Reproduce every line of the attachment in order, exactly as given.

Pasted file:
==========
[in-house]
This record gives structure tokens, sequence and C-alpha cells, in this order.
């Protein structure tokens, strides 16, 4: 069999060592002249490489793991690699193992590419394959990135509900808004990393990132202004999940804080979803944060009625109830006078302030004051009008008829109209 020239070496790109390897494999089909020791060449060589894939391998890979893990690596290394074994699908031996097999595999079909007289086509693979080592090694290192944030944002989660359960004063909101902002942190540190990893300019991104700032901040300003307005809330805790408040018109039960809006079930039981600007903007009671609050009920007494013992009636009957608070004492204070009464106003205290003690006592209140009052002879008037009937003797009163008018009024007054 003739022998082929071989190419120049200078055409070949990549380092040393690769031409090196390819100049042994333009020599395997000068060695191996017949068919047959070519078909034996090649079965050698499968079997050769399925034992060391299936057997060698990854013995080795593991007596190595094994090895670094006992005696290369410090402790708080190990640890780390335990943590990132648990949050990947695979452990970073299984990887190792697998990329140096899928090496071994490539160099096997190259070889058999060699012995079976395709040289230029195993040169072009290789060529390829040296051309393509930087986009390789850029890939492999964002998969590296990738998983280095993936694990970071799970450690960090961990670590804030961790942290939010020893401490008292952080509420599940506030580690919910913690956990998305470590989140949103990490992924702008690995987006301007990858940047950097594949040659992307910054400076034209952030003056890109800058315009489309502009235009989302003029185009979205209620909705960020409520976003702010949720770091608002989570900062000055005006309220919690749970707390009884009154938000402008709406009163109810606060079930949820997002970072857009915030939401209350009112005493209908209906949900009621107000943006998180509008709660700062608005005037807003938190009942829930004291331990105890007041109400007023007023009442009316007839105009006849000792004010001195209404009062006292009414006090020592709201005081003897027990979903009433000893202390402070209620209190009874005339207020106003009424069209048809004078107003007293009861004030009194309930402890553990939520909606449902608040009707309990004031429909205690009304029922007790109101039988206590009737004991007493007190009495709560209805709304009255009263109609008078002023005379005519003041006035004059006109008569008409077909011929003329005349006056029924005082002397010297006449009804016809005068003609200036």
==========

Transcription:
[in-house]
This record gives structure tokens, sequence and C-alpha cells, in this order.
């Protein structure tokens, strides 16, 4: 069999060592002249490489793991690699193992590419394959990135509900808004990393990132202004999940804080979803944060009625109830006078302030004051009008008829109209 020239070496790109390897494999089909020791060449060589894939391998890979893990690596290394074994699908031996097999595999079909007289086509693979080592090694290192944030944002989660359960004063909101902002942190540190990893300019991104700032901040300003307005809330805790408040018109039960809006079930039981600007903007009671609050009920007494013992009636009957608070004492204070009464106003205290003690006592209140009052002879008037009937003797009163008018009024007054 003739022998082929071989190419120049200078055409070949990549380092040393690769031409090196390819100049042994333009020599395997000068060695191996017949068919047959070519078909034996090649079965050698499968079997050769399925034992060391299936057997060698990854013995080795593991007596190595094994090895670094006992005696290369410090402790708080190990640890780390335990943590990132648990949050990947695979452990970073299984990887190792697998990329140096899928090496071994490539160099096997190259070889058999060699012995079976395709040289230029195993040169072009290789060529390829040296051309393509930087986009390789850029890939492999964002998969590296990738998983280095993936694990970071799970450690960090961990670590804030961790942290939010020893401490008292952080509420599940506030580690919910913690956990998305470590989140949103990490992924702008690995987006301007990858940047950097594949040659992307910054400076034209952030003056890109800058315009489309502009235009989302003029185009979205209620909705960020409520976003702010949720770091608002989570900062000055005006309220919690749970707390009884009154938000402008709406009163109810606060079930949820997002970072857009915030939401209350009112005493209908209906949900009621107000943006998180509008709660700062608005005037807003938190009942829930004291331990105890007041109400007023007023009442009316007839105009006849000792004010001195209404009062006292009414006090020592709201005081003897027990979903009433000893202390402070209620209190009874005339207020106003009424069209048809004078107003007293009861004030009194309930402890553990939520909606449902608040009707309990004031429909205690009304029922007790109101039988206590009737004991007493007190009495709560209805709304009255009263109609008078002023005379005519003041006035004059006109008569008409077909011929003329005349006056029924005082002397010297006449009804016809005068003609200036």